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Materials 2010, 3(2), 1172-1185; doi:10.3390/ma3021172

Thermal Stability and Sublimation Pressures of Some Ruthenocene Compounds

1,* , 1
1 Thermodynamics, IVG, Faculty of Engineering, and CeNIDE, University of Duisburg Essen, Lotharstr. 1, 47057 Duisburg, Germany 2 Department of Inorganic Chemistry, Institute of Chemistry, Faculty of Science,Chemnitz Technical University, Straße der Nationen 62, 09111 Chemnitz, Germany
* Authors to whom correspondence should be addressed.
Received: 11 December 2009 / Revised: 29 January 2010 / Accepted: 10 February 2010 / Published: 15 February 2010
(This article belongs to the Special Issue Organometallic Compounds)
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We set out to study the use of a series of ruthenocenes as possible and promising sources for ruthenium and/or ruthenium oxide film formation.The thermal stability of a series of ruthenocenes, including (η5-C5H4R)(η5-C5H4R´)Ru (1), R = R´ = H (3), R = H, R´ = CH2NMe2 (5), R = H, R´= C(O)Me (6), R = R´ = C(O)Me (7), R = H, R´ = C(O)(CH2)3CO2H (8), R = H, R´ = C(O)(CH2)2CO2H (9), R = H, R´ = C(O)(CH2)3CO2Me (10), R = H, R´= C(O)(CH2)2CO2Me (11), R = R´ = SiMe3), (η5-C4H3O-2,4-Me2)2Ru (2), and (η5-C5H5-2,4-Me2)2Ru (4) was studied by thermogravimetry. From these studies, it could be concluded that 1–4, 6 and 9–11 are the most thermally stable molecules. The sublimation pressure of these sandwich compounds was measured using a Knudsen cell. Among these, the compound 11 shows the highest vapor pressure.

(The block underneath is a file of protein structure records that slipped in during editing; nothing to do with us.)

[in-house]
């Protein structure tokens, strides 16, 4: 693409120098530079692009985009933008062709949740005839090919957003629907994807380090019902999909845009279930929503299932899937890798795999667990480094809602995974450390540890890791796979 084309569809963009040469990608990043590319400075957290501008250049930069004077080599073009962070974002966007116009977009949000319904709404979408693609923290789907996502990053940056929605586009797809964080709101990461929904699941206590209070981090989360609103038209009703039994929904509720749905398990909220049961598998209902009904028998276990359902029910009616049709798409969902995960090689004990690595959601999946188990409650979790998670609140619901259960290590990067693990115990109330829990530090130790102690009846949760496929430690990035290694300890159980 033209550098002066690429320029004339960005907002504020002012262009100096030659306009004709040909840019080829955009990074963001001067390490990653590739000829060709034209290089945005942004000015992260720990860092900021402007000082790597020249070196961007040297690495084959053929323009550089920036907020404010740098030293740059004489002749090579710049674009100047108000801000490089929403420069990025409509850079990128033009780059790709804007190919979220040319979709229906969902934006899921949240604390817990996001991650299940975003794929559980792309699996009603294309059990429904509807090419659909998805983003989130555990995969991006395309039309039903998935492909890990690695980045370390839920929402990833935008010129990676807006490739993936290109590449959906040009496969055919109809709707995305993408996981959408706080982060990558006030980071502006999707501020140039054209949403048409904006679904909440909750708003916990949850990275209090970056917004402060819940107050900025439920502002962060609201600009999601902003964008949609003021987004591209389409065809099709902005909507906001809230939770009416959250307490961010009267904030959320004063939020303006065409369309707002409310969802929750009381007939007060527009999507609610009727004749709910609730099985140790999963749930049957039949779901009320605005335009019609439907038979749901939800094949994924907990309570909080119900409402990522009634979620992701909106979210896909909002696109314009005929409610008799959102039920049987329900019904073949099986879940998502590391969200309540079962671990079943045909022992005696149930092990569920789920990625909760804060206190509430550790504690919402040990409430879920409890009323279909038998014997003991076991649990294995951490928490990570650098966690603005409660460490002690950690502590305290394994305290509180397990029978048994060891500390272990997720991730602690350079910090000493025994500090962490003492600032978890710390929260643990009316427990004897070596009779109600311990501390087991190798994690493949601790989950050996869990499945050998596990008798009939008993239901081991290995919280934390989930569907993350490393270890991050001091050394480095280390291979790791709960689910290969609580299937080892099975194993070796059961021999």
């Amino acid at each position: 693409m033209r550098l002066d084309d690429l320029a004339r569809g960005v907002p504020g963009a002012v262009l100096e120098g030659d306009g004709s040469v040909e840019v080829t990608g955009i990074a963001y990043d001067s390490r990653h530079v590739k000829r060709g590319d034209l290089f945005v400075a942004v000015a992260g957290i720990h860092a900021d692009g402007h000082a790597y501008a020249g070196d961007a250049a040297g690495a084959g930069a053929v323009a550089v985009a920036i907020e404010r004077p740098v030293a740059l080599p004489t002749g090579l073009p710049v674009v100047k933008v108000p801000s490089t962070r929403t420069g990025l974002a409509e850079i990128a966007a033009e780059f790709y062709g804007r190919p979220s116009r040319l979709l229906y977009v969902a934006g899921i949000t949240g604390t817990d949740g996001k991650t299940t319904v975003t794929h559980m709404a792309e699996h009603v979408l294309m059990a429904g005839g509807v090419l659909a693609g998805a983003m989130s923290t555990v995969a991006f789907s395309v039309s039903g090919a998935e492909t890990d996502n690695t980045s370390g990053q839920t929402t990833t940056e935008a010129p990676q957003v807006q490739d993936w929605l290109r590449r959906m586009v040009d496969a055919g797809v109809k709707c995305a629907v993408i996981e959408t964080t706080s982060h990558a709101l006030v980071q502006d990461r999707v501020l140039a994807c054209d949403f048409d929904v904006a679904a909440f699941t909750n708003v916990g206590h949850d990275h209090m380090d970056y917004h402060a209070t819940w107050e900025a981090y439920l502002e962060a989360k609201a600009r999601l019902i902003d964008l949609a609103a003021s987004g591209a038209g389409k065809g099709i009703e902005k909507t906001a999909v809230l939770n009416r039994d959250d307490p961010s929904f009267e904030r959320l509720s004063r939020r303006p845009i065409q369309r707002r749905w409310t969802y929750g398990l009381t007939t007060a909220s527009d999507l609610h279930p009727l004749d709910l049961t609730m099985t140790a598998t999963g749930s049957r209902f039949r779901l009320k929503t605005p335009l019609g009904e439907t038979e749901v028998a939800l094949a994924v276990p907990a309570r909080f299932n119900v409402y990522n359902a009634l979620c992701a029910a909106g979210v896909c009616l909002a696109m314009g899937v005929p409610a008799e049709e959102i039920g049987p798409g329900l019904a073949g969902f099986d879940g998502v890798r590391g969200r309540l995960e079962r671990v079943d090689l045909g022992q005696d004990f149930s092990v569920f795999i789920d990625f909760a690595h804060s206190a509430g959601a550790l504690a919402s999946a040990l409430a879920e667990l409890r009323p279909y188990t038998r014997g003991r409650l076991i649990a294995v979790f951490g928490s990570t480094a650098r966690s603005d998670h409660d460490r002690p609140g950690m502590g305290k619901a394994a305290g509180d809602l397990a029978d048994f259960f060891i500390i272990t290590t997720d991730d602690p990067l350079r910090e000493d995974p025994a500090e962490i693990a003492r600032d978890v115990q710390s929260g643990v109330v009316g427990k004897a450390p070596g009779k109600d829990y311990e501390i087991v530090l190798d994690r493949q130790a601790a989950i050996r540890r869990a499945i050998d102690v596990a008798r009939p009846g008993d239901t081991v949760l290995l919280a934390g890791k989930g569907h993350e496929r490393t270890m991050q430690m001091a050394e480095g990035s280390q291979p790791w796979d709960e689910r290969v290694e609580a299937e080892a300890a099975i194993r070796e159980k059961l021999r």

Keywords: ruthenocene; sublimation / vapor pressure; thermal stability ruthenocene; sublimation / vapor pressure; thermal stability
This is an open access article distributed under the Creative Commons Attribution License (CC BY 3.0).

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Siddiqi, M.A.; Siddiqui, R.A.; Atakan, B.; Roth, N.; Lang, H. Thermal Stability and Sublimation Pressures of Some Ruthenocene Compounds. Materials 2010, 3, 1172-1185.

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